Antony Dapiran, City of Protest: A Recent History of Dissent in Hong Kong, Penguin, 134 pgs. 2017.
Antony Dapiran’s book, City of Protest: A Recent History of Dissent in Hong Kong, has merit for its succinct overview of Hong Kong’s post-2000 demonstrations, which will be especially beneficial for readers who know little about the city’s history. In the meantime, for readers who are interested in a more nuanced overview of Hong Kong history, the book provides a timely opportunity to reflect on some of the challenges presented by the short length of the books in the Penguin Specials Hong Kong Series.
Dapiran devotes the first two chapters of six to pre-1997 protests, exploring two significant moments in Hong Kong’s history: the 1967 communist-inspired anti-colonial riots and the 1989 rallies in support of the Tiananmen Square students. The rest of the book focuses on the post-1997 scene, paying close attention to the 2003 July 1st March and the 2014 Umbrella Movement, with cameos by challenges against the urban renewal of Lee Tung Street (aka Wedding Card Street) in 2004 and the Star Ferry and Queen’s Piers removal in 2006–2007. He also pays due attention to post-Umbrella Movement developments, spending part of the last chapter introducing the radical localist movement, the protest against the infringement of academic freedom at the University of Hong Kong and the disappearance of the Causeway Bay booksellers in 2016.
On the whole, Dapiran’s weaves a fluid narrative, writing in an informed voice mixed with a tinge of personal affect. The strength of the book lies in its useful summaries and sketches of the post-2000 protests. At times, Dapiran shows penetrating knowledge about the deeper issues that plague Hong Kong’s political system, such as: “it was not only Hong Kong’s unsentimental ‘development at all costs’ ethos that was the problem, but also the imbalanced governance system in which corporate and business interests were privileged by the LegCo [Legislative Council] functional constituency system and the chief executive election committee.” In one sentence, Dapiran addresses two interrelated issues (Hong Kong’s aggressive focus on economic development and unequal political system), and highlights correctly how functional constituencies impede the progress of Hong Kong’s democracy.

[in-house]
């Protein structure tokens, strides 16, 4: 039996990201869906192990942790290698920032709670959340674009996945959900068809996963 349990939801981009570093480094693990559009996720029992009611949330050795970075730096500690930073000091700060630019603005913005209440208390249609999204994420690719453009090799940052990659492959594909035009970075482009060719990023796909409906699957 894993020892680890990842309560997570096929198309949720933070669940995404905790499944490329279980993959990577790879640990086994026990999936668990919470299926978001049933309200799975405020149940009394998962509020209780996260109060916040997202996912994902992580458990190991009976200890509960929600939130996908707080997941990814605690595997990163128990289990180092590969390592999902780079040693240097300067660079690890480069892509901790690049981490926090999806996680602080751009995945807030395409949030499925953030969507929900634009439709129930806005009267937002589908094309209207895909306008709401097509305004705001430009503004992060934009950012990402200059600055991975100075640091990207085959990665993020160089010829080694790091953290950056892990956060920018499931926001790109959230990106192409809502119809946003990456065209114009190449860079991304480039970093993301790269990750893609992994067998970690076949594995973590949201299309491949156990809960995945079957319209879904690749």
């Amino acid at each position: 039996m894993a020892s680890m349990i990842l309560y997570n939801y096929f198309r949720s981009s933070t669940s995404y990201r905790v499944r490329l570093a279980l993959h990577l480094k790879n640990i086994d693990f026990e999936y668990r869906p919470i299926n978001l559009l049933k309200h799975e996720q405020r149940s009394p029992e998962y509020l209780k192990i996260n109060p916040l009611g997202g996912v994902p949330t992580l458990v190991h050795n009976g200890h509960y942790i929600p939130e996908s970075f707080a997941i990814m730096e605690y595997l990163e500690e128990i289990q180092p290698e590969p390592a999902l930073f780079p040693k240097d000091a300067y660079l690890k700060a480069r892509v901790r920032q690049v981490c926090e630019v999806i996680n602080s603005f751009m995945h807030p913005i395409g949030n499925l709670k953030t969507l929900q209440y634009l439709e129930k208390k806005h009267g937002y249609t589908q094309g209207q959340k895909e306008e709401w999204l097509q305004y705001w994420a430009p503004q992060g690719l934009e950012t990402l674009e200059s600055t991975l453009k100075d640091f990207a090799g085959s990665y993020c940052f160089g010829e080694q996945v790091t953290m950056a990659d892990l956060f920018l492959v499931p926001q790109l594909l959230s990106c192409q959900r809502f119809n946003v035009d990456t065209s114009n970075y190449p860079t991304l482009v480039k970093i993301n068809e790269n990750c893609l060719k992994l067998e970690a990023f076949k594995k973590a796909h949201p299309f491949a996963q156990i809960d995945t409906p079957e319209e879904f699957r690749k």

While the book usefully articulates the last fifteen years of Hong Kong in a more coherent way than the sporadic and event-driven coverage of Western media, there is still a tendency at times to handpick only the major protest moments, rather than taking advantage of the book form to present a more fluid evolution of Hong Kong’s protest culture. For example, in seeking to contextualise the Umbrella Movement by going back to the 1967 riots, Dapiran could have mentioned that the riots were an anomaly within a wide-spread belief in post-war Hong Kong that Hong Kong people were politically apathetic (sometimes also termed “utilitarian familism”). In contrast, the 2014 movement was the culmination of a growing manifestation of political participation. On the other hand, to avoid misrepresenting the 1967 riots as a “major break” in Hong Kong’s protest culture, Dapiran could also have spared, say, a couple of paragraphs outlining moments of earlier anti-colonial resistance, such as the armed resistance waged by indigenous villagers in the New Territories in 1899, or the 1920s territory-wide strike in protest against German colonisation of Shandong Province. After all, the book’s focus on “recent” moments may be a somewhat misleading gesture given that Hong Kong has barely two centuries of “history.”
Even when the book addresses the post-1997 era, Dapiran misses out the dockers’ strike of 2013, which was a golden opportunity for Hong Kong’s social activists—including many from younger generations—to share resistance tactics with Hong Kong’s working class and win their respect, sympathy and understanding about the importance of protest. When discussing the Umbrella Movement, Dapiran displays an overwhelming bias towards the Admiralty occupation, while mostly side-lining the occupiers in Mongkok (who were characterised by a more “localist” working-class flavour) and their disapproval of the Admiralty protests.
As a result of omitting these aspects, the book ends up dovetailing the facile portrayal of Hong Kong as already seen through Western media. Some passing mention of them would have at least enabled the book to embed the idea of dissent in Hong Kong history as a deep-seated trend influenced by the city’s shifting sociocultural development.
However, these shortcomings are probably more the result of the limitations of the Penguin Specials Hong Kong Series than Dapiran’s own abilities. As a commercial publisher, Penguin is perhaps less interested in providing deeply nuanced and sophisticated insights into Hong Kong affairs than producing short, pocket-sized books designed for a quick read. Unlike bitesize translations of Hong Kong literature such as Dung Kai-Cheung’s Cantonese Love Stories, the very different nature of this book—tackling a topic as serious as protest—shows that considerations for market and readership can sometimes fetter attempts to provide more refined contextualisations for readers. As this issue of Cha celebrates the thriving of Hong Kong writing, we should also reflect on ourselves: are we content with our potential being locked by the broad strokes of Hong Kong we paint for the world?
Michael Tsang is a native of Hong Kong, and holds a PhD from the University of Warwick, researching on Hong Kong English writing. His broader research interests are on postcolonial and world literature with an Asian focus. He writes stories and poems in his spare time, and is always interested in languages, literatures and cultures. Michael is a Staff Reviewer for Cha and a co-editor of Hong Kong Studies. Visit his Warwick profile for more information.